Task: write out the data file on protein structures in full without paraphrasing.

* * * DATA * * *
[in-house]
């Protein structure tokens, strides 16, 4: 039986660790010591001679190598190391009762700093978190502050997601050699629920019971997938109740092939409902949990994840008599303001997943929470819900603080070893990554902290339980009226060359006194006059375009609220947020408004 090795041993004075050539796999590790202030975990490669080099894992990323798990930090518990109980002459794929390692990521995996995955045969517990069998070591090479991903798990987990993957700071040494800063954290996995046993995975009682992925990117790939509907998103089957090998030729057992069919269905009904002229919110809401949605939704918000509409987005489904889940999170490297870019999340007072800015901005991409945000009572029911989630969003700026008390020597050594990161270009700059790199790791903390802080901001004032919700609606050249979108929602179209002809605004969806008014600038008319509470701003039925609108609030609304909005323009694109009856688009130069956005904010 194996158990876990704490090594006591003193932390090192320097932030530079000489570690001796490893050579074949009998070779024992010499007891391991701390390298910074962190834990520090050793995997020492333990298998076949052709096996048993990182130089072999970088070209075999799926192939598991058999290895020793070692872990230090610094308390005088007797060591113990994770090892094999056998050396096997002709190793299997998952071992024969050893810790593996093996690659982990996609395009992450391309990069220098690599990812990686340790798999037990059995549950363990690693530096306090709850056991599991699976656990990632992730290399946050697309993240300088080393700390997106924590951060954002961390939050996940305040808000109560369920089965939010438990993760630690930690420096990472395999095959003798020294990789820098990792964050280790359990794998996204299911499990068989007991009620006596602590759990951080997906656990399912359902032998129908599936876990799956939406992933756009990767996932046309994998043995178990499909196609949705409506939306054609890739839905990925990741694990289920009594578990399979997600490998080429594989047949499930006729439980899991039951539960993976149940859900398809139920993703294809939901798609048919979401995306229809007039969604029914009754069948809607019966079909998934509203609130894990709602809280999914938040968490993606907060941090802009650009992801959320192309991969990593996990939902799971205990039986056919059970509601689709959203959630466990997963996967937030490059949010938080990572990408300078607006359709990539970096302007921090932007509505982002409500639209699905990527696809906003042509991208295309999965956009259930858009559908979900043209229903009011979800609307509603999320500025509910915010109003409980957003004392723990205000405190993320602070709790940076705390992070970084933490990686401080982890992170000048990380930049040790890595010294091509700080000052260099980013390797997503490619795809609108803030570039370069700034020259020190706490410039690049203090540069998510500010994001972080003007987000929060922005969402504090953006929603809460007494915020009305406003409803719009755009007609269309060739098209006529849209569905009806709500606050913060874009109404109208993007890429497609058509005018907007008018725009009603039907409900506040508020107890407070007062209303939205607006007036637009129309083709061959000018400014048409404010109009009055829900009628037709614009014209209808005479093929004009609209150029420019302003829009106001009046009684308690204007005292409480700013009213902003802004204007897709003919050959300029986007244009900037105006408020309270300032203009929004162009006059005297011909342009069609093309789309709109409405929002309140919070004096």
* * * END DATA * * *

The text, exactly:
[in-house]
């Protein structure tokens, strides 16, 4: 039986660790010591001679190598190391009762700093978190502050997601050699629920019971997938109740092939409902949990994840008599303001997943929470819900603080070893990554902290339980009226060359006194006059375009609220947020408004 090795041993004075050539796999590790202030975990490669080099894992990323798990930090518990109980002459794929390692990521995996995955045969517990069998070591090479991903798990987990993957700071040494800063954290996995046993995975009682992925990117790939509907998103089957090998030729057992069919269905009904002229919110809401949605939704918000509409987005489904889940999170490297870019999340007072800015901005991409945000009572029911989630969003700026008390020597050594990161270009700059790199790791903390802080901001004032919700609606050249979108929602179209002809605004969806008014600038008319509470701003039925609108609030609304909005323009694109009856688009130069956005904010 194996158990876990704490090594006591003193932390090192320097932030530079000489570690001796490893050579074949009998070779024992010499007891391991701390390298910074962190834990520090050793995997020492333990298998076949052709096996048993990182130089072999970088070209075999799926192939598991058999290895020793070692872990230090610094308390005088007797060591113990994770090892094999056998050396096997002709190793299997998952071992024969050893810790593996093996690659982990996609395009992450391309990069220098690599990812990686340790798999037990059995549950363990690693530096306090709850056991599991699976656990990632992730290399946050697309993240300088080393700390997106924590951060954002961390939050996940305040808000109560369920089965939010438990993760630690930690420096990472395999095959003798020294990789820098990792964050280790359990794998996204299911499990068989007991009620006596602590759990951080997906656990399912359902032998129908599936876990799956939406992933756009990767996932046309994998043995178990499909196609949705409506939306054609890739839905990925990741694990289920009594578990399979997600490998080429594989047949499930006729439980899991039951539960993976149940859900398809139920993703294809939901798609048919979401995306229809007039969604029914009754069948809607019966079909998934509203609130894990709602809280999914938040968490993606907060941090802009650009992801959320192309991969990593996990939902799971205990039986056919059970509601689709959203959630466990997963996967937030490059949010938080990572990408300078607006359709990539970096302007921090932007509505982002409500639209699905990527696809906003042509991208295309999965956009259930858009559908979900043209229903009011979800609307509603999320500025509910915010109003409980957003004392723990205000405190993320602070709790940076705390992070970084933490990686401080982890992170000048990380930049040790890595010294091509700080000052260099980013390797997503490619795809609108803030570039370069700034020259020190706490410039690049203090540069998510500010994001972080003007987000929060922005969402504090953006929603809460007494915020009305406003409803719009755009007609269309060739098209006529849209569905009806709500606050913060874009109404109208993007890429497609058509005018907007008018725009009603039907409900506040508020107890407070007062209303939205607006007036637009129309083709061959000018400014048409404010109009009055829900009628037709614009014209209808005479093929004009609209150029420019302003829009106001009046009684308690204007005292409480700013009213902003802004204007897709003919050959300029986007244009900037105006408020309270300032203009929004162009006059005297011909342009069609093309789309709109409405929002309140919070004096």